Wiesmann GT

Wiesmann GT

Many of you likely have no clue what or who Wiesmann is and to be honest, we had to look them up too. Hailing from Germany and known for putting out some of the most unique-looking and rare supercars on the planet Earth, Wiesmann is obviously not a manufacturer to be taken lightly. And when it is set to debut a new model, we had all better take notice.

Wiesmann’s newest addition to its lineup will be the GT MF4-CS, which made its debut at the 2013 Geneva Motor Show. According to the Germany-based automaker automaker, the new GT MF-4 CS combines "measurable performance-oriented motorsport on the one hand and a car that can also be driven on public roads on the other hand." If the name looks familiar to you Wiesmann enthusiasts, it should, as it released the GT MF4-S back in 2009 and this is the club sport variant of said model, hence the “CS.”

The GT MF4-CS will be limited to only 25 units, so get your checkbooks ready! To get it you will have to pay a total of 193,193.28€- or about $250,000 at the current exchange rates.

Updated 03/06/2013: This review has been updated with the official details, images and specs.

Hit the jump to read more about the new Wiesmann GT MF4-CS.

Posted on by Brad Anderson 5
Wiesmann Spyder Concept

Debuting at the turn of 2011, the Wiesmann Spyder Concept promised to be the most extreme Wiesmann offered to date, despite its long life of 18 years. At the time of the unveiling, Wiesmann Wiesmann was predicted to be pushing the Spyder Concept towards the production line, but since then the economic meltdown in the Eurozone subsequently put all those plans on the backburner.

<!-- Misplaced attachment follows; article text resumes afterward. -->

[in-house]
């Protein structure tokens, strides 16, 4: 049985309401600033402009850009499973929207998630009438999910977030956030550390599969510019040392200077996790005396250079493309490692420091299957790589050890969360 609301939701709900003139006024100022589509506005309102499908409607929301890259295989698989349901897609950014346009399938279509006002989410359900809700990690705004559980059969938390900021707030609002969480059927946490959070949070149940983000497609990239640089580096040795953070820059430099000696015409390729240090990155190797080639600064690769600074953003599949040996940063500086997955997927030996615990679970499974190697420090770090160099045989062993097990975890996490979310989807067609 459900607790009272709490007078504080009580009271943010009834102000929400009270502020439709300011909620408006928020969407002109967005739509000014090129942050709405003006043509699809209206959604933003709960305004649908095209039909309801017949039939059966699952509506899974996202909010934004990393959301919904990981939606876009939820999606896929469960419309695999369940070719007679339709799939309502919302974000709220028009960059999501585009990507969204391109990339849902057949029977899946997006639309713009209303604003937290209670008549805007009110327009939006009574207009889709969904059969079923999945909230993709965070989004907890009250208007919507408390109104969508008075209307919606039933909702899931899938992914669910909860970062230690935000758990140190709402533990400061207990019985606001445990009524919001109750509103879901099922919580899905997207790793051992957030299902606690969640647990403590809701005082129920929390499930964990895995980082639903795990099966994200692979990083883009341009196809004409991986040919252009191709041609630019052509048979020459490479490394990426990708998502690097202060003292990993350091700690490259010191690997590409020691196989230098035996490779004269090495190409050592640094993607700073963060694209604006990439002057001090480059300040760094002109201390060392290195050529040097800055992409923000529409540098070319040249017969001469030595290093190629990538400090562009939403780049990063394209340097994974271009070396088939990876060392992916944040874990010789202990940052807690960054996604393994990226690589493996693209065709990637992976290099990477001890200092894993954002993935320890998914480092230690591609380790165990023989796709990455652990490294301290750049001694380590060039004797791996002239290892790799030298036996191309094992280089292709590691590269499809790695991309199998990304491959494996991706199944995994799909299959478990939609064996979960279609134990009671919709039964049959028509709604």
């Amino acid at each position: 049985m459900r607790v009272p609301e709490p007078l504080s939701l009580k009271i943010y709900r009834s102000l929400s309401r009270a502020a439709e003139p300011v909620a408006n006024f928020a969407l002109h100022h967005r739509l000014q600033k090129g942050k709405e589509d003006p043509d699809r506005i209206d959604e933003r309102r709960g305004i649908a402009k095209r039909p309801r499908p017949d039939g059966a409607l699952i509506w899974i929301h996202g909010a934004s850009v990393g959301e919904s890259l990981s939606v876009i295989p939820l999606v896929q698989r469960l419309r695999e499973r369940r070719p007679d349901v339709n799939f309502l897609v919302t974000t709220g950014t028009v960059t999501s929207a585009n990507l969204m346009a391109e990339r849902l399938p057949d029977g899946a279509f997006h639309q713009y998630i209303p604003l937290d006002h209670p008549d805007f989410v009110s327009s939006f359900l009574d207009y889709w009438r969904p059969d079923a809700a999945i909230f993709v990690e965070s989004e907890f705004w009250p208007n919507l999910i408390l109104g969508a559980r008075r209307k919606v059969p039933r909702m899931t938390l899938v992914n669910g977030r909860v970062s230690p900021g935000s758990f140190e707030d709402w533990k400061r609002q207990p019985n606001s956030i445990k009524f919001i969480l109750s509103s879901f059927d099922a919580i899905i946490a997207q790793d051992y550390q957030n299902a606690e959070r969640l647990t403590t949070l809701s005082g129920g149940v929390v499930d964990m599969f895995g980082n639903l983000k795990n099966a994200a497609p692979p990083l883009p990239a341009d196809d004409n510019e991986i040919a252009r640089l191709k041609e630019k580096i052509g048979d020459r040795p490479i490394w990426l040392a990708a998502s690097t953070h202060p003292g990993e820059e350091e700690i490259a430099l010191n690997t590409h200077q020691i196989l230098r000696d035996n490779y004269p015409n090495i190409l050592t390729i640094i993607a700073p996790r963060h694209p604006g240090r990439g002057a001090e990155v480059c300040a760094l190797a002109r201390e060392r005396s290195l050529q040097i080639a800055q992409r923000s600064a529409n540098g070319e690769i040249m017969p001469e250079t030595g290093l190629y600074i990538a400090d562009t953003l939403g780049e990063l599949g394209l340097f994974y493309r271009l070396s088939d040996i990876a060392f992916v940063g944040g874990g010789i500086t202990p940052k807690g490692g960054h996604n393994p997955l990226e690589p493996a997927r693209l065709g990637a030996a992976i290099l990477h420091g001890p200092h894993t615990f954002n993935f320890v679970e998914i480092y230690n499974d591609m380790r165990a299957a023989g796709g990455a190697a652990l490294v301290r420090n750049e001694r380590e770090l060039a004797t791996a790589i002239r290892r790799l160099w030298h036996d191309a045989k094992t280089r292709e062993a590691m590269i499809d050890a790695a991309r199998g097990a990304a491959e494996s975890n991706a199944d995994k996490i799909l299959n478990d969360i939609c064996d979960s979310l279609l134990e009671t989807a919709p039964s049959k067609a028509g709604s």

Originally created as a design study upon the request of many loyal Wiesmann customers, the Spyder Concept debuted with a 4.0-liter BMW-sourced V8 engine producing 420 horsepower. When combined with a total weight of under 2,200 pounds, the Spyder Concept promised to hit 60 mph in just 4 seconds before topping out at a top speed of 180 mph.

However, despite the strong interest in the car, Wiesmann has yet to confirm or deny if the Spyder Concept will ever reach the production line, but in saying that, the firm has also yet to rule out any possible favorable decision for the future.

The biggest hurdle facing the small company is the simple fact that production of the Wiesmann Roadster MF3, for which the Spyder Concept is based upon, recently ended after 18 years and it’s likely that the firm would prioritize developing a successor to the MF3 over any possible swan-song, final edition of the sports car.

Nevertheless, we’re still holding out hope that the Spyder Concept may see the production green light in the coming months, but in saying that, we’re doubtful.

Let us know in the comments section below if you think the Spyder Concept should go into production!

Source: GTspirit

Wiesmann , a small German manufacturer who started their career making hardtops for convertibles, has revealed the new Spyder Concept at the Geneva Motor Show. The new concept is a two-seater, extremely purist, convertible sports car that will make it to production, but not before 2012. We are not sure just yet if the production version will also be offered with no doors and windscreen. The company described the Spyder as the most extreme Wiesmann ever built.

The new Spyder concept weighs only 1000 kilos and will sprint from 0 to 60 mph in 4 seconds, while top speed goes up to 180 mph. The Wiesmann Spyder design study is based on the Wiesmann brothers’ early designs, though it also incorporates their many years of experience in sports car construction. It demonstrates the sports car manufacturer’s receptiveness to trends because many Wiesmann fans have approached the company founders in recent years with requests for an extremely purist model.

UPDATE 03/01/2011: Check out the new images of the Weismann Spyder Concept in the gallery provided!

Posted on by Anthony Kodack 2

When you tell someone that you’ve been to visit a German car company, the natural assumption is that you’ve been to sample the delights of German engineering on a gargantuan scale courtesy of BMW, Audi or VW.


Back to top